The Dunedin City Council is to press ahead with a tougher
line on dilapidated heritage buildings, but appears reluctant
to name and shame the most ''unco-operative'' owners.
Councillors at yesterday's planning and regulatory committee
meeting voted to proceed with an investigation into the costs
and benefits of a tougher approach, aimed at discouraging
demolition by neglect.
Council staff would consider options including more strict
enforcement of existing Building Act requirements, developing
a new register of at-risk heritage buildings, or even
However, council acting urban design team leader Dr Glen
Hazelton told yesterday's meeting he did not favour naming
and shaming building owners who failed to maintain their
Instead, any register published by the council would likely
list only the buildings at risk, which was where the focus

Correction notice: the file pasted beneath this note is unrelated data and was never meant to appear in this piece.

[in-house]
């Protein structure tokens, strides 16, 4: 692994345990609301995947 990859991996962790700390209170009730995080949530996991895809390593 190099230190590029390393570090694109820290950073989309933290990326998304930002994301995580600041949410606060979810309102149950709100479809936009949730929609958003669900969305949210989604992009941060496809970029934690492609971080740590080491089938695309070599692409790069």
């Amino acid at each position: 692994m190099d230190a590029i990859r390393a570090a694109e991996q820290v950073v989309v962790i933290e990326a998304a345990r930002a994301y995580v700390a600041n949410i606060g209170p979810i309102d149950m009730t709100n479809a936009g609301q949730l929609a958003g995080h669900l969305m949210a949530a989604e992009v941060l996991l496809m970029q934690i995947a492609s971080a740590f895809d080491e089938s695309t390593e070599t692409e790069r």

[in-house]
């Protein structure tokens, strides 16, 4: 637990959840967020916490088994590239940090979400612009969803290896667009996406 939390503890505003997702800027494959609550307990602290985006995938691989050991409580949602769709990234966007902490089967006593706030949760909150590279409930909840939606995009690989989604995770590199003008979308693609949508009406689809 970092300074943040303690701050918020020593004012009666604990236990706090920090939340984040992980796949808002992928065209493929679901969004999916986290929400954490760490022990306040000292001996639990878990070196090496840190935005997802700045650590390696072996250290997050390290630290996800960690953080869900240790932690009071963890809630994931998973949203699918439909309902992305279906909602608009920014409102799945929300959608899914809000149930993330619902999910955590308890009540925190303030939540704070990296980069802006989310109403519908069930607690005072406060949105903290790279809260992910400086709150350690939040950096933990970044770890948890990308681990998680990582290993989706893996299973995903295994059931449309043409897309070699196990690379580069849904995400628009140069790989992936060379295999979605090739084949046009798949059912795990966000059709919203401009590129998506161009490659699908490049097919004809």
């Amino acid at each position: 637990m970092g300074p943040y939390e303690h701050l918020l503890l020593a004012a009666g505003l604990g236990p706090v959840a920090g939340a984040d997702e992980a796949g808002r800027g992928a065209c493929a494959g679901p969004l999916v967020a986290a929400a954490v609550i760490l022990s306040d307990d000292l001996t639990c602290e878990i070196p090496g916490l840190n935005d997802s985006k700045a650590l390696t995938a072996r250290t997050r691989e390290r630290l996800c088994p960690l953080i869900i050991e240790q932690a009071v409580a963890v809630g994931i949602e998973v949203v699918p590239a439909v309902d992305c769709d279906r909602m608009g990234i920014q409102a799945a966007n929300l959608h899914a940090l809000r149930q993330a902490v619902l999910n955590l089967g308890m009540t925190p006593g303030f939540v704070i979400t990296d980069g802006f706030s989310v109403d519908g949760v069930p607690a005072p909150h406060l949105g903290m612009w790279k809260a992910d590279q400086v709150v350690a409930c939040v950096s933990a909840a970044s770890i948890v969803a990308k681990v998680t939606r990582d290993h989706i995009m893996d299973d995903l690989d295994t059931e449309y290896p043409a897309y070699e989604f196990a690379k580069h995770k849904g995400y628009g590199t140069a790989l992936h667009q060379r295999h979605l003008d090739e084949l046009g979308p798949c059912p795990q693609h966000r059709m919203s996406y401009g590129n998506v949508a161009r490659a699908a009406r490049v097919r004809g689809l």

should be, he believed.
People would still be free to search public records,
including the council's own rates information database, for
information about individual building owners, he said.
''I think it's the most appropriate way ... it is really
about the building and highlighting the issues for that
building,'' Dr Hazelton told councillors.
His comments were in response to a question from Cr Lee
Vandervis, who wondered whether the council should be doing
the ''shaming'', without the ''naming'', to highlight the
state of some buildings.
Dr Hazelton said the register, if pursued, could also be
published on the council's website and updated each year,
with photographs documenting the state of at-risk buildings
from year to year.
The reality was there was no one ''silver bullet answer''.
If there was, another council would already be doing it, he
Instead, the new approach could combine several options, but
exactly how they could work together needed further
investigation, he said.
The council also needed to tread carefully to avoid
alienating heritage building owners who had already been
encouraged to ''do the right thing'' through incentives, he
Committee chairman Cr David Benson-Pope said he was pleased
with progress on what was a ''really important issue'' for
the city's urban appearance.